Hardly a week goes by without a press article or conference reporting how ubiquitous mobile payment services and their adoption are in Japan. Forrester decided to put some figures on the so-called Japanese mass-market reality and to understand why Japan is the declared leader in mobile contactless payment services. What lessons can others learn from the Japanese market and to what extent do they apply to Europe?
There are several reasons why Japan is ahead of the curve among which the role of Felica Networks in the value chain and the scale merchants could benefit from (Sony and DoCoMo invested several dozens of million euros to make sure that retailers and points of sale had the technology to read the chipsets embedded in mobile devices), the loosening of Japan's financial regulations (making it possible for non-banks to become financial services players), operators' role in paving the way for mass market adoption of mobile Internet and higher usage of mobile services (fostering the natural expansion of mobile payments).
Despite this, reality is that the mobile contactless market in Japan is only reaching critical mass, not mass-market adoption. In Europe, conditions differ quite a lot and even if Near-Field Technology is likely to play a key role in the future, the technology is only entering the pre-commercial era.
Spotify’s much anticipated iPhone app has been submitted to Apple for approval and certainly looks the part…in fact it almost looks too much the part.This level of integration into the iPhone music playback experience may well be deemed by Apple to be too competitive to the core iPhone functionality. There is precedent, the Podcaster app was rejected, reportedly because it was too similar to iTunes functionality (it since developed a scaled back RSS Reader iPhone app).The Spotify app certainly seems to mimic core iPhone music playback functionality (e.g. utilizing standard iPhone / iPod Touch playback controls) and would therefore be likely to compete with iPhone iTunes music playback.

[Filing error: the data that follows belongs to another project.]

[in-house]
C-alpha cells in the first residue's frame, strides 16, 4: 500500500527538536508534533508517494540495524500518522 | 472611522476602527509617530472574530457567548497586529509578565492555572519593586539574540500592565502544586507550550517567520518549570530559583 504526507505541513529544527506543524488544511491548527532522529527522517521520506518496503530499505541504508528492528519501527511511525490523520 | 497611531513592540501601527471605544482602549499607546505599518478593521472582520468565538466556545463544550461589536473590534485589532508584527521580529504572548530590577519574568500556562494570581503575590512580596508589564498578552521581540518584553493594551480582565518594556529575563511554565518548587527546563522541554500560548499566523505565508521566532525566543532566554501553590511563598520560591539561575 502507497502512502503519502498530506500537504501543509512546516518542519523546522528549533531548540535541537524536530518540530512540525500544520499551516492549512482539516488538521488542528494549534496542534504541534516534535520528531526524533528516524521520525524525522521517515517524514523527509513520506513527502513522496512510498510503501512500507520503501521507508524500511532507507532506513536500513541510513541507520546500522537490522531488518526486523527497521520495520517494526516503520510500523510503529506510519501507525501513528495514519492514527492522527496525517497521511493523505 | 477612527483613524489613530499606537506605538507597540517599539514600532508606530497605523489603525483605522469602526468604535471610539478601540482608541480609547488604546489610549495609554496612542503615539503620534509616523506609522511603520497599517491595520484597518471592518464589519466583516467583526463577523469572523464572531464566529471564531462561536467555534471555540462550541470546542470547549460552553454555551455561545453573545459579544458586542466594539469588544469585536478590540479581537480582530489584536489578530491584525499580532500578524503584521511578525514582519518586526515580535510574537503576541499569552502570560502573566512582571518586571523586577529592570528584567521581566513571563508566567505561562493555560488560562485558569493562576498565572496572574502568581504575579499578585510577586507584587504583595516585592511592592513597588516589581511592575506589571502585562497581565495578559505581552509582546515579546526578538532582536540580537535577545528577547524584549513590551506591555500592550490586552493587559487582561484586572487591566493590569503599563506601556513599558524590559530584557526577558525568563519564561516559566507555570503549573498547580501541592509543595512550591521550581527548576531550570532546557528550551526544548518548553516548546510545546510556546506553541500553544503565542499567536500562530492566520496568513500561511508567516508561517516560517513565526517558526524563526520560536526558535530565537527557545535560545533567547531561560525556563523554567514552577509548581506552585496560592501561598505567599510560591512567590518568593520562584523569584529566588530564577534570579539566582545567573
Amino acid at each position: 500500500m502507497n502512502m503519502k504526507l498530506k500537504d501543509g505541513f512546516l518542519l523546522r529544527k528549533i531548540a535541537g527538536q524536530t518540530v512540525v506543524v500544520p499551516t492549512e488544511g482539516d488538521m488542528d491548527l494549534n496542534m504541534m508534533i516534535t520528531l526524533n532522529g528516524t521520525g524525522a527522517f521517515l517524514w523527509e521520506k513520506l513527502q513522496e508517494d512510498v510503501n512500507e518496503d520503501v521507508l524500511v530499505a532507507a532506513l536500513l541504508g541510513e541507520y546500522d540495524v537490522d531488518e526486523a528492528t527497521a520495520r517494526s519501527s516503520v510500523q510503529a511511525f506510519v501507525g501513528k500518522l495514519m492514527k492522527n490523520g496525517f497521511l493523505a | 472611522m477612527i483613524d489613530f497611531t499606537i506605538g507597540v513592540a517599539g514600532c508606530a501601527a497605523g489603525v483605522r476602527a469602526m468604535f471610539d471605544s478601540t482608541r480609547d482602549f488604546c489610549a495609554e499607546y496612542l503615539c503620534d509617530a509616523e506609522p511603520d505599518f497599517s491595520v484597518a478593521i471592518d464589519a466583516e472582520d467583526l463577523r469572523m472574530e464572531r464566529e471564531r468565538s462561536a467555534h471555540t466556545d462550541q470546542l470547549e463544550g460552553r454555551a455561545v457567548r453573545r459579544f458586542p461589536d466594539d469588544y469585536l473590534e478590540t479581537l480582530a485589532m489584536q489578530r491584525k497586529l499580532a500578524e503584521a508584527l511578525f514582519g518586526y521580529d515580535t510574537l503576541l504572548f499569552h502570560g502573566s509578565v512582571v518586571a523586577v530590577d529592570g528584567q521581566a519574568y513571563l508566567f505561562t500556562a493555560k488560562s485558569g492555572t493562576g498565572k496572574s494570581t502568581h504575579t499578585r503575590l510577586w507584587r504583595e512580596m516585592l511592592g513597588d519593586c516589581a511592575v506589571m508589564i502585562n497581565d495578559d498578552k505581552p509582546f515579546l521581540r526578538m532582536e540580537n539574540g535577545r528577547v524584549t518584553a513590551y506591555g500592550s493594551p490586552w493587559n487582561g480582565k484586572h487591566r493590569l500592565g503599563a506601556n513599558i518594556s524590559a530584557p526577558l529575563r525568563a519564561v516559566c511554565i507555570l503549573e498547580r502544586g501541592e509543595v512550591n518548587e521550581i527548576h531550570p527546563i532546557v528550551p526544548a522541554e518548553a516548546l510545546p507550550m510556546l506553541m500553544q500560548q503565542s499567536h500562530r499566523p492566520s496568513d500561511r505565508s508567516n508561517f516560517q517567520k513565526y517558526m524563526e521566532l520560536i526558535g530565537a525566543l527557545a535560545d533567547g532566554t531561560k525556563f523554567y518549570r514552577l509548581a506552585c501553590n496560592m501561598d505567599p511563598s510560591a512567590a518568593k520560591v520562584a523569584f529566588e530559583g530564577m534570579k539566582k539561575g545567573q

I'm currently on holiday in Taormina in Sicily for a couple of weeks and though I come here every year (my wife is Sicilian) I never cease to be amazed by just how different the profile of technology adoption is here compared to northern Europe.Just trying to get online over the last couple of weeks has been a case in point.
I had a few pressing work tasks which I needed to do during my stay so I ensured I was well stocked up with credit on my USB modem.Unfortunately the Italian network of my UK mobile operator didn’t seem to have read the script about discounted international data roaming fees and I managed to burn through 35 pounds of credit in 2 and a half days (which included 3 extended ‘help’ line calls – I use the term ‘help’ in the loosest possible sense - and getting a relative to buy more credit in the UK).The fact that the download speed made a 56k modem look like Fiber just added to the pain. Unlike my friends and family in northern Italy, the majority in Sicily don’t have home Internet connections so I have to resort to Internet cafés, the majority of which share one sub standard connection between a couple of dozen computers.However this year I needed to connect my laptop directly and my normal Internet café of choice wouldn’t let me plug in my laptop directly.Finally, I found one with Wi-Fi (just arrived this year) and got online.
A little birdie told me several weeks ago that Polymer Vision, maker of the "rollable" pocket-size Readius, would be filing for bankruptcy, and lo and behold, they did, as reported on July 15 by the Hampshire Chronicle, the local paper of Millbrook, England, where the company was based. The story has since been picked up by Engadget, and here's our two cents.
First, a bit of background: Royal Philips Electronics was one of the early investors in E Ink, which makes the displays for nearly all eReaders on the market today. Deciding that eReaders were not a core business focus, in 2005 Philips spun off iRex Technologies, a company that has since seen modest success with its B2B sales model for eReaders, and spun off Polymer Vision in 2006. Polymer Vision was planning to manufacture its own displays, and use an ODM in Asia for the device manufacturing, with the goal of dominating a new market for pocket-sized eReaders.